BK: I try to do that with a lot of things I do anyway. That was a big thing that Ari and I talked about. It has to feel like it is mixed in. It can’t feel like it’s placed on top of it and it serves the story. I was lucky to meet Ari so early, so he shared a lot of the production design and the sound design. I felt like when it got to doing the actual meat of the scoring, I’d lived inside the world of Midsommar for a very long time. I really met him in January of 2017, so we’ve been talking about this film for at least a year.
BK: Yeah, it’s a pretty interesting world to have in your head.
AD: I couldn’t do that. (Laughs)
BK: With that scene in particular there were several things going on. There were strings, mostly violas, sounding like the sirens of the fire engines. We did want the cuts to emphasize strings, and obviously with Dani’s strife, the strings get more out of control. The other intention of that also—and not just in the music but in the scene that builds—you lull the audience into thinking the film is going to be something. Especially if you are coming out of Hereditary. We were setting up the audience for something that they have no idea that they are going to get. We wanted to do that with the score. We didn’t want to have any traditional horror tropes.
AD: Sometimes when we think of music in a horror film, we think of jumpy cues or large smashes of music, but the string melody in ‘The House That Hårga Built’ is actually quite beautiful. That surprised me, how much it felt very authentic to the characters and lent itself to the atmosphere.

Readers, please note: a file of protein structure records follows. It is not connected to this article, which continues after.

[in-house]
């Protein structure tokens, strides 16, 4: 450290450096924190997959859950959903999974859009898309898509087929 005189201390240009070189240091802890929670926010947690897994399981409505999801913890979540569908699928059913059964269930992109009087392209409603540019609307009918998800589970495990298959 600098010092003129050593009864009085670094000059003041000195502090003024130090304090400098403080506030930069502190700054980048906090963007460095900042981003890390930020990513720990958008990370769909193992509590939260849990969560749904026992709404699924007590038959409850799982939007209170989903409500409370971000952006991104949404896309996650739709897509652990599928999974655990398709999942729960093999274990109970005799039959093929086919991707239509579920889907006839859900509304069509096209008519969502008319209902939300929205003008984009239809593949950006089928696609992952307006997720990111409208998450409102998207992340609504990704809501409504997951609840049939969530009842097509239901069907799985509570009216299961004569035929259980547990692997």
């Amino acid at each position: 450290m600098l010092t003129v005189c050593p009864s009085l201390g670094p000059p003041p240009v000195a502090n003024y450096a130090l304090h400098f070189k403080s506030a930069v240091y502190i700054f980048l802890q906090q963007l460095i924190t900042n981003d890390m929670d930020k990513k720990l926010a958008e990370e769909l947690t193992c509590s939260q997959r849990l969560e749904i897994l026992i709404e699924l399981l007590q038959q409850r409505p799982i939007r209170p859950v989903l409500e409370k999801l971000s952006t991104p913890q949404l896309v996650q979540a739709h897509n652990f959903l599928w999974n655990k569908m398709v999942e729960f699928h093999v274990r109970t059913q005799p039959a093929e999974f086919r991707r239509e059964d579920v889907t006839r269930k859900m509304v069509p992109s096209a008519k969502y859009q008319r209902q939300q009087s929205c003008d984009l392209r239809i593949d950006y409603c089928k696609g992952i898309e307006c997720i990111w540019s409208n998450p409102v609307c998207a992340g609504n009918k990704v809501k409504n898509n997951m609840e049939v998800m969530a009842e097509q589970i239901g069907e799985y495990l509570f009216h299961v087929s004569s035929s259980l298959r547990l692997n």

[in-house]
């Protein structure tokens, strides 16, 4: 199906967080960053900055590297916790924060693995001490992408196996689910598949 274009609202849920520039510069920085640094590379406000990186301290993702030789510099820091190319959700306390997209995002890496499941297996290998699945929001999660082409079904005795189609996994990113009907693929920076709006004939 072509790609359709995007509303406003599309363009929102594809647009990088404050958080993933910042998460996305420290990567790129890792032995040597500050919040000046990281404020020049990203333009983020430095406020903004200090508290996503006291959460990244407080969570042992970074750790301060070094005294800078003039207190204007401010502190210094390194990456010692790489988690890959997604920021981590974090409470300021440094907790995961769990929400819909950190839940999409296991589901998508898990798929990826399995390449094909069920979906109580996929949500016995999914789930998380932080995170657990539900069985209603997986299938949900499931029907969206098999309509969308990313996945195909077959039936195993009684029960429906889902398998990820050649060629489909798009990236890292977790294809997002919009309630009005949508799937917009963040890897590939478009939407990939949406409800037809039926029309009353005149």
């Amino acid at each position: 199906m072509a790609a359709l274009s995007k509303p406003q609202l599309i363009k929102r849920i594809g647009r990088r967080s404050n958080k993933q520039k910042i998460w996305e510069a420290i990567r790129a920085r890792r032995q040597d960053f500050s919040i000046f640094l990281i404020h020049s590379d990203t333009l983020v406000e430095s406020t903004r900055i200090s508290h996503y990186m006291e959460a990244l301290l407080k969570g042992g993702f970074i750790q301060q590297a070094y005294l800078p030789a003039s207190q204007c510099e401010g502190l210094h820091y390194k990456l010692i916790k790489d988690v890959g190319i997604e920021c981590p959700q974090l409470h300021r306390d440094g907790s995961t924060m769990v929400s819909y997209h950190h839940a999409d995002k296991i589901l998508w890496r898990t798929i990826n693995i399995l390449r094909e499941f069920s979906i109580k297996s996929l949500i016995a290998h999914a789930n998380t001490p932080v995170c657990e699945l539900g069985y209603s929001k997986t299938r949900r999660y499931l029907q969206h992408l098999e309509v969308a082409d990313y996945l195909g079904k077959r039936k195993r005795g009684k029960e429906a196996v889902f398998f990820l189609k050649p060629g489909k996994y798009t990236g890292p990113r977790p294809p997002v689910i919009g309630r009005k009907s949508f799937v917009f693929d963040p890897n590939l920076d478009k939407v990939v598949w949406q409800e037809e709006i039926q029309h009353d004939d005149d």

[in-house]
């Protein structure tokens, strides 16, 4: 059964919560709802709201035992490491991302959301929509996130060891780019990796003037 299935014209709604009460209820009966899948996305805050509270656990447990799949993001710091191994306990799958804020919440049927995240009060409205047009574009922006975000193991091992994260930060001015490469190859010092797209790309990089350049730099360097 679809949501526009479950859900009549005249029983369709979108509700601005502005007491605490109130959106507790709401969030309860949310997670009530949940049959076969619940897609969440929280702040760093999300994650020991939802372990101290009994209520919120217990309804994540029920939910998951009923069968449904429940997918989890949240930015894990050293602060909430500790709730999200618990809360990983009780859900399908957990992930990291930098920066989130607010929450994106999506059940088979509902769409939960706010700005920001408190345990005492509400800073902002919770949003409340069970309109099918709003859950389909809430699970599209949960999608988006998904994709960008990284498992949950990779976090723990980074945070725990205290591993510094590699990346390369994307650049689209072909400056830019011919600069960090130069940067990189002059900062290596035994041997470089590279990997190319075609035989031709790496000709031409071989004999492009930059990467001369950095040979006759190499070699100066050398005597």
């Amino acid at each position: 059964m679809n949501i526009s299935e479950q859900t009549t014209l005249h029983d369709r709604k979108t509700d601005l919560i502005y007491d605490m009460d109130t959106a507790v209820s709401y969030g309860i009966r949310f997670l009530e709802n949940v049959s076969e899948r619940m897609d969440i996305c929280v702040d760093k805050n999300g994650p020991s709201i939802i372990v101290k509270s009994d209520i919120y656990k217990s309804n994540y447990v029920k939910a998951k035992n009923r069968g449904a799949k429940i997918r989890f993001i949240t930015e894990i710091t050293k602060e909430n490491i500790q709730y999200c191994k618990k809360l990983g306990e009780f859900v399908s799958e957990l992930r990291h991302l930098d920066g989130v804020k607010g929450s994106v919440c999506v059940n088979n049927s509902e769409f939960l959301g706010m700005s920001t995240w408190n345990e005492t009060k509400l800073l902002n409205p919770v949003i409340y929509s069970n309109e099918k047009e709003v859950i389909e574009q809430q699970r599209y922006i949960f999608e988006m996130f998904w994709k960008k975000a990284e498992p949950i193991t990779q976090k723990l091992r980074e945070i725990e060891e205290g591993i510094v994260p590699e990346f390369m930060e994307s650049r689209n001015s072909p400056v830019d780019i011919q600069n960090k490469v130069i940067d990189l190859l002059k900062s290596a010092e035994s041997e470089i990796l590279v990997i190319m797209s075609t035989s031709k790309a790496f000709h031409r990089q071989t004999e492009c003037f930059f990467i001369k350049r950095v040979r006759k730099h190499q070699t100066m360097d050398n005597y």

BK: I’m such a huge fan of a composer named Nelson Riddle who was this in-house composer for Capitol in the ’50s and ’60s, so he’d do all the Nat King Cole and Frank Sinatra arrangements. That was the type of music that Ari and I talked about a lot. We did want it to have this dreamy. . .Disney-esque, fantastical element. We wanted to really introduce that, not just because of the landscape but Dani has this huge trauma laying over her for such a long time. When they walk into that building and there’s that huge tapestry, everything is coming together in her mind and we see her a little more weightless. There’s so much heaviness and it’s all suddenly lifted, and the intention was for the score to really lift her up on this journey.
AD: That’s like the most depressing version of Alice in Wonderland I’ve ever heard.
BK: I know!
AD: She’s been through so much crap and she thinks everything is going to be great. . .
AD: I was going to ask if you scored to picture and if that was difficult because of the content, but I guess you were kind of used to it since you were so in tune with Ari the whole time. It’s so heightened and unlike any horror movie I’ve ever seen, so I was curious if living in that horror space was heavy.
BK: This is probably going to make me sound fucked up, but there’s a real elegance and beauty to how Ari handled everything. I think it’s a very female positive film, and Jack Reynor’s character is a total fucking dick. It’s a revenge fantasy, at the end of the day. It’s kind of comedic—it made us laugh a lot while we made it. You know, the way he made the film, Ari doesn’t cast the Hårgans as evil people.
AD: No, he doesn’t.
BK: It’s kind of the same line as finding an ancient tribe in another country. It’s just how these people live. When the test happens, it is explained that it’s a real honor, and that’s how I approached doing the music for them as well. Not to say that it’s not disturbing. I don’t think it’s made in a judgmental way. Dani ends up winning and feels very empowered, even though there are easier ways of doing that. (Laughs)